BD: Many students in Pakistan are skeptical about taking up degrees in interdisciplinary fields. How has your experience been? Do you think their skepticism is valid?
HMM: There is a huge difference between how biologists currently research and how they did so only decades ago. Today, biologists collaborate with scientists from various disciplines; from mathematicians to physicists. This collaboration of scientists is able to solve complex problems in biological sciences through simulation, mathematical modelling and genetic circuit designing. The beauty of an interdisciplinary field lies in teamwork to solve contemporary problems with effectiveness and support, plenty of which I’ve observed through participating in iGEM this year.
As a student of life sciences, adopting different principles from interdisciplinary fields is critical for digitizing biological sciences. Adaptation of interdisciplinary fields is what innovation bases upon. In addition, innovations dramatically boosts economy. By making some changes in rules and regulations of universities, and flexibility in credit hour systems, most obstacles will be resolved. We know that students do not currently choose interdisciplinary fields, but given the opportunity, they are bound to pursue them even as their careers. There is nothing too difficult in these fields; in fact, the challenge is quite exciting. We should implement it for the betterment of our community.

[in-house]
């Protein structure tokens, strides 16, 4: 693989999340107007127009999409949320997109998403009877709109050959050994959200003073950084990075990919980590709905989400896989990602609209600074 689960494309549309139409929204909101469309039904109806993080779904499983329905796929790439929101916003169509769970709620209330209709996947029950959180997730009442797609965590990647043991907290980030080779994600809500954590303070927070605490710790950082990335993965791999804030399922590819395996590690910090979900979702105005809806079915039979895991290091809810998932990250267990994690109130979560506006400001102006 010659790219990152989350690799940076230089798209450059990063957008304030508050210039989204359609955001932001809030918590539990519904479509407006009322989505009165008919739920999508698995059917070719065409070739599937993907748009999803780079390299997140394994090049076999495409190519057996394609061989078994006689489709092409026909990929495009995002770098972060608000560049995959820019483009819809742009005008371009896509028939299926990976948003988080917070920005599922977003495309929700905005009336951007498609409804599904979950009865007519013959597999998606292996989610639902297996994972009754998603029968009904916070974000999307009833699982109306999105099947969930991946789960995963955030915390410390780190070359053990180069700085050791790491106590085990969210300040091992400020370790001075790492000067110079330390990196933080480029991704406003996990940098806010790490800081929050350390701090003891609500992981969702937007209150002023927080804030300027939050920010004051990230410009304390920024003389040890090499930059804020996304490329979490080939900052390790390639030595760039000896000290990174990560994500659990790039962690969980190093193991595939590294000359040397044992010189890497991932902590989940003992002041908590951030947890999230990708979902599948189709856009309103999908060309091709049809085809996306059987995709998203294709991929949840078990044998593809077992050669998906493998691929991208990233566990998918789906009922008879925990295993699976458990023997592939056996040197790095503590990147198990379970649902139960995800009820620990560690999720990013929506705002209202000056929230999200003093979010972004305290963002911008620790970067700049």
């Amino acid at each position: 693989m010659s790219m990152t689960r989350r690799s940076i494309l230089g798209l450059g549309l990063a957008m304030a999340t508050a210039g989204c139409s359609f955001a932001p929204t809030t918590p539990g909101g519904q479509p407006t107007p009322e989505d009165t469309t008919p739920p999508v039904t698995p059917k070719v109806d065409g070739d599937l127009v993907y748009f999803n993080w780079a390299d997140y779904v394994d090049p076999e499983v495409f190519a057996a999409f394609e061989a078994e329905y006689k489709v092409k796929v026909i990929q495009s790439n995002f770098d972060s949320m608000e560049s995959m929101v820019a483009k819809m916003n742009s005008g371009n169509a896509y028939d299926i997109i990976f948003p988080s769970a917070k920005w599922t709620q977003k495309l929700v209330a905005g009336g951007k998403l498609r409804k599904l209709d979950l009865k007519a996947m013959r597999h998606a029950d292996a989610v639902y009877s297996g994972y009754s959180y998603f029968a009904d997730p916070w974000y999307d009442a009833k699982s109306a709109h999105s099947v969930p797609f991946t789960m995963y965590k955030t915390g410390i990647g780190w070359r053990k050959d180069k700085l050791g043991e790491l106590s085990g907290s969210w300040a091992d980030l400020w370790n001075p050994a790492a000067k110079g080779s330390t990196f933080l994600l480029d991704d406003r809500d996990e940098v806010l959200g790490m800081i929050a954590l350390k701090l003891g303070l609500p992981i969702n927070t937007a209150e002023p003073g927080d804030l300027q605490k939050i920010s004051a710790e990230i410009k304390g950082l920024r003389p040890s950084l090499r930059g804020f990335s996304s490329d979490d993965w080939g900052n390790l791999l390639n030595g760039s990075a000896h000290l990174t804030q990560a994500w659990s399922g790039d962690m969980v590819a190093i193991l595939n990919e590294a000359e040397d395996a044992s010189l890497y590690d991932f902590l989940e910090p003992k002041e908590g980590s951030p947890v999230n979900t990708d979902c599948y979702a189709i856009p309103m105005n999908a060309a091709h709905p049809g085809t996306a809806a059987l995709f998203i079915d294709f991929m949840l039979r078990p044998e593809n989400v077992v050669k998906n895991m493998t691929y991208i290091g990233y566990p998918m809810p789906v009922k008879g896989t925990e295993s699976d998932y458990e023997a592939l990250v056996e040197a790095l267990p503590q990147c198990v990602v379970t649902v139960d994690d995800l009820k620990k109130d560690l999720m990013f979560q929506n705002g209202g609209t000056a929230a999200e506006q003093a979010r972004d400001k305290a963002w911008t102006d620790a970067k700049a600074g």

BD: You have migrated from Bangladesh to Pakistan, what differences have you felt related to environmental problems in the two countries?
HMM: I came here for my undergraduate studies from Bangladesh in 2014. As far as I am concerned, both these countries are having similar environmental issues. Due to excessive use of vehicles and uncontrolled traffic laws, levels of air pollutants are increasing. And therefore, iGEM team of Peshawar has focused primarily on controlling
BD: We have heard that you are participating at iGEM 2016? Can you tell us a little about what it is?
HMM: iGEM stands for International Genetic Engineered Machine. It is the flagship student competition of the global synthetic biology community, first held at Massachusetts Institute of Technology (MIT) in 2004. The competition gathers biology students, from each and every corner of the earth, every year, in a global battle for the best synthetic biology ideas in Boston, USA .
The competition started with 6 teams, moving up to about 300 teams from around the globe this year. Students are about to take part in research in their home universities during summers, to build new biological systems, solving communal and world problems using synthetic biology. This is the first time an iGEM team from Pakistan is participating in a competition which is among the world’s biggest life-science competitions. Here, students are building new biological systems using synthetic biology to solve environmental problems. The team consists of 4 girls and 8 boys from across the country, including Karachi, Hyderabad, Lahore, Kalat, Swat, Charsadda, Waziristan, Mardan and Peshawar, making great representatives of biotech talent across the country.